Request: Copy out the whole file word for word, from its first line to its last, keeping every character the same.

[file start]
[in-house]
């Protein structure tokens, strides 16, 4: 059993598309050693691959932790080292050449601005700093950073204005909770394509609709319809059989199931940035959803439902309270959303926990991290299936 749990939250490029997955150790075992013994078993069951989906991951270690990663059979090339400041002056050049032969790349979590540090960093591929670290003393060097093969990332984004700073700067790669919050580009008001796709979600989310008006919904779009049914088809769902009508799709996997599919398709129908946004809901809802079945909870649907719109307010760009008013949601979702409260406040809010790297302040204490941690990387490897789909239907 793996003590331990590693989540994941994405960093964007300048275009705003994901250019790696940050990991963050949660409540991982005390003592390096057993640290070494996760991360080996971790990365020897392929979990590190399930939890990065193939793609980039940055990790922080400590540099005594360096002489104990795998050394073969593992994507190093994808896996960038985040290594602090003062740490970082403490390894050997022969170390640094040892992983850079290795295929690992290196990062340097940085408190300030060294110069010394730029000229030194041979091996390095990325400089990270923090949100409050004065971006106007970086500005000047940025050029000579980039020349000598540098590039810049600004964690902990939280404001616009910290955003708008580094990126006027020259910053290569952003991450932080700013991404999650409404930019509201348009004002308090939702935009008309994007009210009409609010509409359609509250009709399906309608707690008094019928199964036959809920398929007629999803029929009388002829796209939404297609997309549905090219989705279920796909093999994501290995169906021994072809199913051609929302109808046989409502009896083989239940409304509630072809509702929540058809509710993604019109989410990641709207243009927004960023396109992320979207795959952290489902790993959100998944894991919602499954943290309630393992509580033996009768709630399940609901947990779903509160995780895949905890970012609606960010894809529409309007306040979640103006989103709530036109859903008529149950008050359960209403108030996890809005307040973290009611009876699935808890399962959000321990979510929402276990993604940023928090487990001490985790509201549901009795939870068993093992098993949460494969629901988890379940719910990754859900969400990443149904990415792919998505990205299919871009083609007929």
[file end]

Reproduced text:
[in-house]
């Protein structure tokens, strides 16, 4: 059993598309050693691959932790080292050449601005700093950073204005909770394509609709319809059989199931940035959803439902309270959303926990991290299936 749990939250490029997955150790075992013994078993069951989906991951270690990663059979090339400041002056050049032969790349979590540090960093591929670290003393060097093969990332984004700073700067790669919050580009008001796709979600989310008006919904779009049914088809769902009508799709996997599919398709129908946004809901809802079945909870649907719109307010760009008013949601979702409260406040809010790297302040204490941690990387490897789909239907 793996003590331990590693989540994941994405960093964007300048275009705003994901250019790696940050990991963050949660409540991982005390003592390096057993640290070494996760991360080996971790990365020897392929979990590190399930939890990065193939793609980039940055990790922080400590540099005594360096002489104990795998050394073969593992994507190093994808896996960038985040290594602090003062740490970082403490390894050997022969170390640094040892992983850079290795295929690992290196990062340097940085408190300030060294110069010394730029000229030194041979091996390095990325400089990270923090949100409050004065971006106007970086500005000047940025050029000579980039020349000598540098590039810049600004964690902990939280404001616009910290955003708008580094990126006027020259910053290569952003991450932080700013991404999650409404930019509201348009004002308090939702935009008309994007009210009409609010509409359609509250009709399906309608707690008094019928199964036959809920398929007629999803029929009388002829796209939404297609997309549905090219989705279920796909093999994501290995169906021994072809199913051609929302109808046989409502009896083989239940409304509630072809509702929540058809509710993604019109989410990641709207243009927004960023396109992320979207795959952290489902790993959100998944894991919602499954943290309630393992509580033996009768709630399940609901947990779903509160995780895949905890970012609606960010894809529409309007306040979640103006989103709530036109859903008529149950008050359960209403108030996890809005307040973290009611009876699935808890399962959000321990979510929402276990993604940023928090487990001490985790509201549901009795939870068993093992098993949460494969629901988890379940719910990754859900969400990443149904990415792919998505990205299919871009083609007929």